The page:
Passover is a remarkable tradition that calls for an intentional gathering to both acknowledge the oppression that the Jewish people have endured throughout history and celebrate our freedom from bondage today. Its spirit is one that deeply resonates with my own lived experiences, and so it only seemed natural to serve as a canvas to work through my relationship with the holiday and my newfound identity as a Jew. I suppose most people would seek spiritual counsel in the form of a therapist or a religious leader, but I make games. I made a game where a half-Arab queer Jew could stand at the front of the room and say, “I’m God,” and it’s accepted as the gospel truth. Surely that’s radical, but I don’t believe for a second it’s disrespectful. I built an unapologetically Jewish space to safely critique and explore my roots and I just hope it can serve a similar purpose for other people who have felt excluded or forgotten in their own communities. I plan to keep playing this game at every Passover seder to come and I couldn’t be happier that I created my own holiday tradition.
Kerstin: What do you do for fun?
Veve: Does my job of making games count as fun? When I manage to take time off, I’m likely to be found near the sea, snorkeling, surfing, or simply happily subsisting on sunshine. Other favourite pastimes include playing basketball, collaging, and plant-tending—especially succulents and mint.
Kerstin: Give me one unusual factoid about yourself.
Veve: I don’t sleep.
Kerstin: Describe yourself as a developer.
Veve: If you handed Jean Vigo and Vincent Van Gogh a Vive and left them alone for a month, I like to imagine the results wouldn’t stray too far from my playful little experiments. My dev toolkit includes a Bell and Howell 70C, a crowbar, and a lot of movie-ready makeup—not exactly what first comes to mind when you think ‘game developer.’
Kerstin: If readers want to read more of your work, what would you recommend as a starting point?
Veve: “Which Passover Plague Are You?” is the only IF I’ve released thus far, but narrative design is a crucial element in all of my games. Shoot to Kill for instance, uses a branching narrative mechanic that I originally designed using Twine, leading players to multiple paths based on their choices. My forthcoming games are all narrative-based as well and the best way to keep up to date on what I’m releasing is to follow me on Twitter where I regularly post updates on development, as well as my itch.io page where I post nearly all of my newly released games and transmedia projects.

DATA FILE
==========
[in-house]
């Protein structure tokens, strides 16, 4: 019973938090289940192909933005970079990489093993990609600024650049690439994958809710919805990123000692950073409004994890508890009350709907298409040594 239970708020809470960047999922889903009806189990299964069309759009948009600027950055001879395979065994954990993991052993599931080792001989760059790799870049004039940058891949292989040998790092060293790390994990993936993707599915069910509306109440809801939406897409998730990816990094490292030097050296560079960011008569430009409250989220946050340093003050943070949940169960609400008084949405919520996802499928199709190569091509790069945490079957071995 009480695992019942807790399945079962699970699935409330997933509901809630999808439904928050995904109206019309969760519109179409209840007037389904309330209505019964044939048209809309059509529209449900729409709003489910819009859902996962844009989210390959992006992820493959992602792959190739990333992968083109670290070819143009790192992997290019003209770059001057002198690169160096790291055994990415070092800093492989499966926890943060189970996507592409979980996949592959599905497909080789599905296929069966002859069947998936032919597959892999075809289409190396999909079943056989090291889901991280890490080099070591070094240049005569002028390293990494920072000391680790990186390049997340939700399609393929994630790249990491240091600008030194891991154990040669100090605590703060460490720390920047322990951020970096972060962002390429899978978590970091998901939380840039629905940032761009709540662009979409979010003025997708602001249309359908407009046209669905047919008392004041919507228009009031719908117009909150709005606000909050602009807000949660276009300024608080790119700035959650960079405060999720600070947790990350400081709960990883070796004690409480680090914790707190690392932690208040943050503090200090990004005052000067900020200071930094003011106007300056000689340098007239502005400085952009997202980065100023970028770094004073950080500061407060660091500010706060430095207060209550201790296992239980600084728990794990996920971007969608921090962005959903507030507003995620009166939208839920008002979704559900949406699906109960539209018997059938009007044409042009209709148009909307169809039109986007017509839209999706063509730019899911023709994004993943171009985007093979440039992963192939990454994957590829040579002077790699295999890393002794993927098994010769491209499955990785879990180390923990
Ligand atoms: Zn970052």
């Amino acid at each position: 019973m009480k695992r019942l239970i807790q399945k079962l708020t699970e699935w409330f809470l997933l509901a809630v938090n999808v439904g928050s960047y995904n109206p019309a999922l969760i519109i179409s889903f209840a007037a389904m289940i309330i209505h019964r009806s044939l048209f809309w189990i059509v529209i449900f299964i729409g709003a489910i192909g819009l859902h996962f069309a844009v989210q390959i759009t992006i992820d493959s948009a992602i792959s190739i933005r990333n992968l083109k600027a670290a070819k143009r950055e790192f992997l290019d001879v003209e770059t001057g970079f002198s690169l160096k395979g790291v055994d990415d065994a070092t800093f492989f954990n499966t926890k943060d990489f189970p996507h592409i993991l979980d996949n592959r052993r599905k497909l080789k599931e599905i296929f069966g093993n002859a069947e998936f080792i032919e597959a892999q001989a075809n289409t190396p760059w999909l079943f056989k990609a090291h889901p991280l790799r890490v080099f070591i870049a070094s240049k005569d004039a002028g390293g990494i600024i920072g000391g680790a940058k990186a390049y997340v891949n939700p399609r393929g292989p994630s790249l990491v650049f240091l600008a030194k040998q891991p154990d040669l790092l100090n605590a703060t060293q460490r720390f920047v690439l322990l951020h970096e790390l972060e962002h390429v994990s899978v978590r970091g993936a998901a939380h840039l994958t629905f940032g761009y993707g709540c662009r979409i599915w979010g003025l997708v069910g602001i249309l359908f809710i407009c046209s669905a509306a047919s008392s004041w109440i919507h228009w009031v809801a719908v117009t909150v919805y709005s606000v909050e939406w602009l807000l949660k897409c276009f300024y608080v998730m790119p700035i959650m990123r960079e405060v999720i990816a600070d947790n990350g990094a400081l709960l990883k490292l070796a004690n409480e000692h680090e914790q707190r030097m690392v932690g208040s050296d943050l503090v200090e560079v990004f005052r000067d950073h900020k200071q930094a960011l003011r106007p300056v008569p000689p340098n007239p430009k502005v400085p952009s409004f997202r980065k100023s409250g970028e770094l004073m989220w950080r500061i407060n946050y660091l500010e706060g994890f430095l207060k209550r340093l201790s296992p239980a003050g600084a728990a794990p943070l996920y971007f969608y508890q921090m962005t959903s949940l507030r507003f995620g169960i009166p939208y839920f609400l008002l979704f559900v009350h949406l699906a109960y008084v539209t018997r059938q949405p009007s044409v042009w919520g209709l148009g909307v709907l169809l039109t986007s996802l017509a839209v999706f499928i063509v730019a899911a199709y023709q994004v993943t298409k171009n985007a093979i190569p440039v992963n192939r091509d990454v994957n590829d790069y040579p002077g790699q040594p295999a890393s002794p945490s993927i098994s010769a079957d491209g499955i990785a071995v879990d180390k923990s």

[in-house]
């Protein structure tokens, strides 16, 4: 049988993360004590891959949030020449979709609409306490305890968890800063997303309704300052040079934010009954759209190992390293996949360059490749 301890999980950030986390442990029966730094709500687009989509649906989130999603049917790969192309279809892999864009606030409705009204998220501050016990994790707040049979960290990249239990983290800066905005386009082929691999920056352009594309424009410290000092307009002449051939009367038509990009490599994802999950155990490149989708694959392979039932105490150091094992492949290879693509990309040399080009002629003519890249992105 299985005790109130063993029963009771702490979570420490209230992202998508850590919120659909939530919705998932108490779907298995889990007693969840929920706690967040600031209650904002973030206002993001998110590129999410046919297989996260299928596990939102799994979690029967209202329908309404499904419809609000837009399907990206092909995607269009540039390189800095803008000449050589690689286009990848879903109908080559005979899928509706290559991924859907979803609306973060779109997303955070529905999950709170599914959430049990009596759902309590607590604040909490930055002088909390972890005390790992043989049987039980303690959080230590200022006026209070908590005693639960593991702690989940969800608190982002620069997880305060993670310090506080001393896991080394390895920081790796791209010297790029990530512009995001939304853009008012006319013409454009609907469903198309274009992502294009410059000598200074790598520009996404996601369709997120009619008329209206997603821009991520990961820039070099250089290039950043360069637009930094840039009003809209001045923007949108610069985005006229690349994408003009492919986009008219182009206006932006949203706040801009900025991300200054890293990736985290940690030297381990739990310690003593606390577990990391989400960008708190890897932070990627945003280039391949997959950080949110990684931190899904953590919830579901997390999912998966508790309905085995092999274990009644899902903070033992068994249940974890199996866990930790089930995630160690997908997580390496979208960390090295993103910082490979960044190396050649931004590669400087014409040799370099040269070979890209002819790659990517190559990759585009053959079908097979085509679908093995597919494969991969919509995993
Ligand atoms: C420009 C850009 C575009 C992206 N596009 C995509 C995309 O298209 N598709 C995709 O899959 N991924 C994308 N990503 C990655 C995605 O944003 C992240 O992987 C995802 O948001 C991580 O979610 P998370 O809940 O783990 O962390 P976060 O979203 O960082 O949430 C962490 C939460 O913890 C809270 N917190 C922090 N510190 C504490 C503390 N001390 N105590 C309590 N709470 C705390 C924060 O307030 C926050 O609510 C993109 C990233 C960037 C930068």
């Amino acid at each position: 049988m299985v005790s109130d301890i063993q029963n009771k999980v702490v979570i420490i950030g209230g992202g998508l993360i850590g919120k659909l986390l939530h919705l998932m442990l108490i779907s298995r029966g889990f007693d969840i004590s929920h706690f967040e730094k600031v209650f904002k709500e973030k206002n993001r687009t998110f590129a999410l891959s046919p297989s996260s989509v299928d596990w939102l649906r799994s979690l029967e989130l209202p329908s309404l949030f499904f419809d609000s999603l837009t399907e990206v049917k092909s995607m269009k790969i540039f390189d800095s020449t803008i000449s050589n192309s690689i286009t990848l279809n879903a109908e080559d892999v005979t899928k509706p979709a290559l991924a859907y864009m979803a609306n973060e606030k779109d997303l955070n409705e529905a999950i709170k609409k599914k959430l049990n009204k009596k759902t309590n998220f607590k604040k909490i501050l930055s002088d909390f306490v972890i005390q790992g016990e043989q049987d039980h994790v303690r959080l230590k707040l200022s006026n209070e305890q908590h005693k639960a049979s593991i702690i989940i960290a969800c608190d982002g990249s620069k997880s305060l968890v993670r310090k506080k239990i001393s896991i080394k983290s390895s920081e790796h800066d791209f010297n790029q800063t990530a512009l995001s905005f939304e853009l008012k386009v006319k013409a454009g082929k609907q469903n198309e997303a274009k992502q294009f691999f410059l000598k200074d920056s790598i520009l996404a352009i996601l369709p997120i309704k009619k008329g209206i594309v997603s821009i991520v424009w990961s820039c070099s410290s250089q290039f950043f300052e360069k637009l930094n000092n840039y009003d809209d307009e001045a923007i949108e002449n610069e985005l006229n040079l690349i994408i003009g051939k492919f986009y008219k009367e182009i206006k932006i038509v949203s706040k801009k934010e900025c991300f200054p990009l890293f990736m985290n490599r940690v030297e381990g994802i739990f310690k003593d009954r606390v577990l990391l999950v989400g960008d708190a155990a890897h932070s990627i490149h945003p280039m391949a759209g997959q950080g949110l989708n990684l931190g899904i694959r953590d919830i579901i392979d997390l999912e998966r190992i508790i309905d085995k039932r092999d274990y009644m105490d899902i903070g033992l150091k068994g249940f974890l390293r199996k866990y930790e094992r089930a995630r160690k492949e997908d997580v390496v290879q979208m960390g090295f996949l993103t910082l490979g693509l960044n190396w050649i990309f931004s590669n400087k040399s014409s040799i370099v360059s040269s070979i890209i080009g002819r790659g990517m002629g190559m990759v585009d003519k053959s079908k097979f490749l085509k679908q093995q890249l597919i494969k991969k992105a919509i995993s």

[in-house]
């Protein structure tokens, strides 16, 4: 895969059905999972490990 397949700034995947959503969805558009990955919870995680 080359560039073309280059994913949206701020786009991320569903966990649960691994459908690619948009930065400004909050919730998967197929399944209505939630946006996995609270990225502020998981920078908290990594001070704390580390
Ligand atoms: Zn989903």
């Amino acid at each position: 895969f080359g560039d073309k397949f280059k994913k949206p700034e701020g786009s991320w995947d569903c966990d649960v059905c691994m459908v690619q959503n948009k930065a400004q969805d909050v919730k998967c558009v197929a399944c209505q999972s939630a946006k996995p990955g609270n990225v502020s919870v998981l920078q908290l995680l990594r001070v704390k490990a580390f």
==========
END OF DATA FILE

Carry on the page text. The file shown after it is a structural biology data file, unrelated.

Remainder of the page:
Kerstin: What would you say to an author of traditional fiction who was considering trying out IF for the first time?
Veve: Take risks and be patient with yourself. Learning new things takes time, and luckily we live in an era where tutorials and resources for making IF are readily available and accessible.
Kerstin: What are your goals for the future?
- Release all these games or die trying
- Not actually die
- Be the first person to conduct a purely chromatic conversation with a bioluminescent animal
- Eat all the tahina.
Kerstin: When you were six years old, what did you want most in the world? What do you want right now?
Veve: When I was six I wanted more than anything to be a squid. Now that I’ve achieved that goal, I mostly want to continue being as cool as I was when I was six.
Kerstin: Interplanetary travel or time travel? Substantiate.
Veve: I’d rather embark on a vast interplanetary adventure than travel time in a discrete location in the universe. Luckily in ‘Which Passover Plague Are You?’ I can do both.